Most grains are filled with different toxins, because farmers use excessive amounts of pesticides and fertilizers on the crop in order to make it grow more easily. However, the great thing about buckwheat is that it grows incredibly fast, so there is no need for the use of herbicides and pesticides. Because of this, buckwheat contains fewer toxins than many other crops.
Buckwheat can be a great ally in fighting water retention, a condition where your body retains water in your cells, which causes your body to bloat up. The bloating that occurs as a result of water retention appears as swelling of face, legs, hands, and feet. Thanks to the different flavonoids buckwheat contain, it will help you fight water retention.
10 Fun Facts about Buckwheat
- Buckwheat has an incredibly short growing season. Harvesting is usually done only 10 to 12 weeks after planting.
- Buckwheat is most popular in China, Poland, Nepal, and Russia.
- 90 percent of all globally consumed buckwheat originates from Russia.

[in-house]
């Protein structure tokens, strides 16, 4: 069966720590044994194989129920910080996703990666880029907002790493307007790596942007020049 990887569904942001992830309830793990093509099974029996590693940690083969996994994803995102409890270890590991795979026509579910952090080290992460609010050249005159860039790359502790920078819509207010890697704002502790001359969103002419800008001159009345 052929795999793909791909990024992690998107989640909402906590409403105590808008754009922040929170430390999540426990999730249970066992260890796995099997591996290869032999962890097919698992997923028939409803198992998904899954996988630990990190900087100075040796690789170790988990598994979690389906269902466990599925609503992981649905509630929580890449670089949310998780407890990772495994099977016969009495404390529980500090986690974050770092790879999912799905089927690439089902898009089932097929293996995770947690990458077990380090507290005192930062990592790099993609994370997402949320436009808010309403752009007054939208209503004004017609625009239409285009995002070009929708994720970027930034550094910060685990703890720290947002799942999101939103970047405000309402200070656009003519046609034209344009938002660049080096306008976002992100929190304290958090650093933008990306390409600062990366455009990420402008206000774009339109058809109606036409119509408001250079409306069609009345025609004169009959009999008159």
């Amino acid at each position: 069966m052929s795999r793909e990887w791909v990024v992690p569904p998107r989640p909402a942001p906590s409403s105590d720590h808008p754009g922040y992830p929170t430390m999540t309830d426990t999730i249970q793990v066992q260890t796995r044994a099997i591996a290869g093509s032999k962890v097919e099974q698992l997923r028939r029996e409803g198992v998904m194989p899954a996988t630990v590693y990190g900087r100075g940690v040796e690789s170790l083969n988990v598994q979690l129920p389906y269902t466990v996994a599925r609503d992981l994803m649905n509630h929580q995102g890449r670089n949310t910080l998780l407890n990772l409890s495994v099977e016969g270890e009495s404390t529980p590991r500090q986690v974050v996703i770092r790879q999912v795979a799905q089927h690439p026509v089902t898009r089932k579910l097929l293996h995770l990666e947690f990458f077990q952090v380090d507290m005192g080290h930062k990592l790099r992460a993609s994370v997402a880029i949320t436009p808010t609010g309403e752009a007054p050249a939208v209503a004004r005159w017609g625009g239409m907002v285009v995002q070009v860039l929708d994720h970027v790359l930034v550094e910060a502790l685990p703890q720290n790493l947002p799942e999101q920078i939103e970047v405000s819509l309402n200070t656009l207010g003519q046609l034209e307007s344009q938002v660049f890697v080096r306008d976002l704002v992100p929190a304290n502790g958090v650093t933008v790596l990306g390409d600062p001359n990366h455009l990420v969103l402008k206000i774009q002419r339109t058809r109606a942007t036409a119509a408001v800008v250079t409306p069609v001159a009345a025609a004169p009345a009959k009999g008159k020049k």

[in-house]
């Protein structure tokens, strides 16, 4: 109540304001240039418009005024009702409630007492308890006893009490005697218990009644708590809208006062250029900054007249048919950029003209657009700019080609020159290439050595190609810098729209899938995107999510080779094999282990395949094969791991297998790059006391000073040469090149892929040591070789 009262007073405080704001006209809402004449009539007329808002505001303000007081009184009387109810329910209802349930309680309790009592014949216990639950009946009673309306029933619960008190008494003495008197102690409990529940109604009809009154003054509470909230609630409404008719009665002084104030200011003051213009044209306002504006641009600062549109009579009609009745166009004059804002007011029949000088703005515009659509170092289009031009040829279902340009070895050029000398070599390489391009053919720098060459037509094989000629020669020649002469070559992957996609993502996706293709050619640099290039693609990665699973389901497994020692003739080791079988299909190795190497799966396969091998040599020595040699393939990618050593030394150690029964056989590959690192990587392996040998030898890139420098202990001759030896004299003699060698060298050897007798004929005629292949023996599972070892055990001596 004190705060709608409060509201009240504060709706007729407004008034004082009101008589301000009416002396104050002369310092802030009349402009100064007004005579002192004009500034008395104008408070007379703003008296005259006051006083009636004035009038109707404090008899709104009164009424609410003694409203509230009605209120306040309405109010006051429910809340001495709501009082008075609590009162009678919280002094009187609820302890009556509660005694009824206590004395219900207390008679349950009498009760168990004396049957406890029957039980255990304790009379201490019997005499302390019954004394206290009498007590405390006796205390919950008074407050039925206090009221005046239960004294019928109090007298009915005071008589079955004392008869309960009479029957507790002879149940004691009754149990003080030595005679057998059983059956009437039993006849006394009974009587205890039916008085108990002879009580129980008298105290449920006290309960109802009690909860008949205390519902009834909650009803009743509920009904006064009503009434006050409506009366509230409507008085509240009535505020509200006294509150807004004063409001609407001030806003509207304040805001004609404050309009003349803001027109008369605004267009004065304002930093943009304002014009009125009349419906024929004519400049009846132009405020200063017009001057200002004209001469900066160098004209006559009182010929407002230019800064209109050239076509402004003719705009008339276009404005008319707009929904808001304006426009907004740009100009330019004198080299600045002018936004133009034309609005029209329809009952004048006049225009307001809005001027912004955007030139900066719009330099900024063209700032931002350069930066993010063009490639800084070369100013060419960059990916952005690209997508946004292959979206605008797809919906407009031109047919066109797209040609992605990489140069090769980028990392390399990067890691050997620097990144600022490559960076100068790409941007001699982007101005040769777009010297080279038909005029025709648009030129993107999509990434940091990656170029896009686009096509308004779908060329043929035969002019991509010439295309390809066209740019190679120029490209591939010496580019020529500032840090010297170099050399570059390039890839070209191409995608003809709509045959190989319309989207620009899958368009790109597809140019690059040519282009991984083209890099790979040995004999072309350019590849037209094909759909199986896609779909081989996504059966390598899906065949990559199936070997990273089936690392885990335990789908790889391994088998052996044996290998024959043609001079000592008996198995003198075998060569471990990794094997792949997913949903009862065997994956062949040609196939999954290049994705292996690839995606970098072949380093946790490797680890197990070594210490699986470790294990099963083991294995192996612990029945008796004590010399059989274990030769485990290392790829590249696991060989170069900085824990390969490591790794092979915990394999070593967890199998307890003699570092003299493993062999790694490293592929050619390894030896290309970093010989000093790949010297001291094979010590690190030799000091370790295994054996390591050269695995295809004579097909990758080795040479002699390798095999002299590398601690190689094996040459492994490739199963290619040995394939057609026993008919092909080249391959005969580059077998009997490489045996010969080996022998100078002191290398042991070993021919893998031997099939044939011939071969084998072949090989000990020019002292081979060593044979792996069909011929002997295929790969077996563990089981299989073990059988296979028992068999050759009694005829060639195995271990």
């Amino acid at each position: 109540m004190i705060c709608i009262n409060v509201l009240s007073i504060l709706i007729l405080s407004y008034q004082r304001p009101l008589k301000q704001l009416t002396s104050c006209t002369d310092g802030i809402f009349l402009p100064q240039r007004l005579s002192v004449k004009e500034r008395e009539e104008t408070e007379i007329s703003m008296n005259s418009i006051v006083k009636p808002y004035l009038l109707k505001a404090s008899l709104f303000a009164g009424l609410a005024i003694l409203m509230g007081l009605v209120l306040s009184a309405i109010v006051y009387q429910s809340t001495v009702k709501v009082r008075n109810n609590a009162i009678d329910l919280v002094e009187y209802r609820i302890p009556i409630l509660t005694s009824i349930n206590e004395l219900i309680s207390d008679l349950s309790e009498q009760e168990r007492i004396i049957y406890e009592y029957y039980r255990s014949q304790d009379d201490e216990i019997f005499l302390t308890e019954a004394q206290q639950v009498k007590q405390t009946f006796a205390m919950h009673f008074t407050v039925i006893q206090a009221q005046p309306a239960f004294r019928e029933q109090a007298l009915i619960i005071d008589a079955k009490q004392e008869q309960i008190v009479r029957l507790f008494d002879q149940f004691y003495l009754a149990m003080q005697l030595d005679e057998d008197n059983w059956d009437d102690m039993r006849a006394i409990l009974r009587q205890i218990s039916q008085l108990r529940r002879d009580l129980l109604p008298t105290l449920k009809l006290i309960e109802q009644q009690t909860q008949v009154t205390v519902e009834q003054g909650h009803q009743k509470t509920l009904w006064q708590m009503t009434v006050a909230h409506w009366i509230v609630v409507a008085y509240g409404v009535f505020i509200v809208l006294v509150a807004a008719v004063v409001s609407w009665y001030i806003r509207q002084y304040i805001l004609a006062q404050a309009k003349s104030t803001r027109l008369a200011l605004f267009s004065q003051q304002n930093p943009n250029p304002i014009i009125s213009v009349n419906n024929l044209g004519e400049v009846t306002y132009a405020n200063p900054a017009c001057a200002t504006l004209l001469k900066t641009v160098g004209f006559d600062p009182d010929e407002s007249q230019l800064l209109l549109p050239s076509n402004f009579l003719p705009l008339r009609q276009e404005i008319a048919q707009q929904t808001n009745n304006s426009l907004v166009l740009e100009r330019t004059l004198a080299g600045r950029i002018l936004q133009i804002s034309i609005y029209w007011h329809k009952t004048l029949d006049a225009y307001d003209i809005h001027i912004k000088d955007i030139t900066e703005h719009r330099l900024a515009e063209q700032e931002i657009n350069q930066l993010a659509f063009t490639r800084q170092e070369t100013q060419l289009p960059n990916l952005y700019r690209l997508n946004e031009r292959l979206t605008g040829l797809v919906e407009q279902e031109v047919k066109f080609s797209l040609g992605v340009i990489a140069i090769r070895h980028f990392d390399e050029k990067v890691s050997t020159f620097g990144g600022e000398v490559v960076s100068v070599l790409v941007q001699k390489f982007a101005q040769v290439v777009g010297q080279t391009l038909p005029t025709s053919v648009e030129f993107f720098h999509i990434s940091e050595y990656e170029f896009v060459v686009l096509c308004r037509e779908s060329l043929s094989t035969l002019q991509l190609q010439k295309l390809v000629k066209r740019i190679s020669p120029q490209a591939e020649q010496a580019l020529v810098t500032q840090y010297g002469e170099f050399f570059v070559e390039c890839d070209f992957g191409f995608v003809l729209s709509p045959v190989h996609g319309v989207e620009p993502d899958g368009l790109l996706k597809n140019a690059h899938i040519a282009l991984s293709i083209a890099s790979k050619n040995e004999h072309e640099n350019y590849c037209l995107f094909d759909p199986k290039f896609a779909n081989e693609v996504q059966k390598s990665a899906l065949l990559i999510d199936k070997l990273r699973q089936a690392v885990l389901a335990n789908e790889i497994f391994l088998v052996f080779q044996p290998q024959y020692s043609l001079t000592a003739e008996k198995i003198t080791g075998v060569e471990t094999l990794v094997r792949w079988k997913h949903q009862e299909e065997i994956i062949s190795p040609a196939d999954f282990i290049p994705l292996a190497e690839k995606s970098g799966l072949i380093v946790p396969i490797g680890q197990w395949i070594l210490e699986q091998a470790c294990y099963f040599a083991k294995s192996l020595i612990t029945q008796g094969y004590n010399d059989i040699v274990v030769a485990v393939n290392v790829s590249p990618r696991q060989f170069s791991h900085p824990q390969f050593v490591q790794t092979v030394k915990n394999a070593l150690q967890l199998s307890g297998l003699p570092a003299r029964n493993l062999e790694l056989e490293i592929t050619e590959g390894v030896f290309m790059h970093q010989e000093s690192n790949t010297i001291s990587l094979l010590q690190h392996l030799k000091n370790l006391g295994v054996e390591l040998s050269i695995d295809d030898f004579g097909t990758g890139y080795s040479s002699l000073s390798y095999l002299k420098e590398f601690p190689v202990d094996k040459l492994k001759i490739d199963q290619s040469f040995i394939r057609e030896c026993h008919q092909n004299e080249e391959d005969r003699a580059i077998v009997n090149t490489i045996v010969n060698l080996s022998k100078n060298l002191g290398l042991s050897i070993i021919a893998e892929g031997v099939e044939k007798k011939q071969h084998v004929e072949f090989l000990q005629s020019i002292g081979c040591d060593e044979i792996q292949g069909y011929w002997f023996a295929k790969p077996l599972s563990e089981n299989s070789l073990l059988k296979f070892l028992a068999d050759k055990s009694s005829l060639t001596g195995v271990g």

- Gluten-free whiskey and beer is made with buckwheat.
- Buckwheat is a staple food in Eastern European countries.
- Buckwheat shouldn’t be mixed with sugar, because sugar will neutralize all of the health benefits buckwheat usually provides you with.
- However, you can mix it with almost anything else. Buckwheat pairs well with a lot of foods, such as mushrooms, vegetables, fruit, nuts, milk, and meat.
- Buckwheat is actually not wheat or a grain. It is actually a fruit seed.
- Buckwheat was first cultivated in East Asia, around 1000 B.C. The reason why it has such a long history is because it’s capable of being cultivated in extremely cold areas.
- Buckwheat completes its whole life cycle in just a year.
Tips to Add More Buckwheat into Your Diet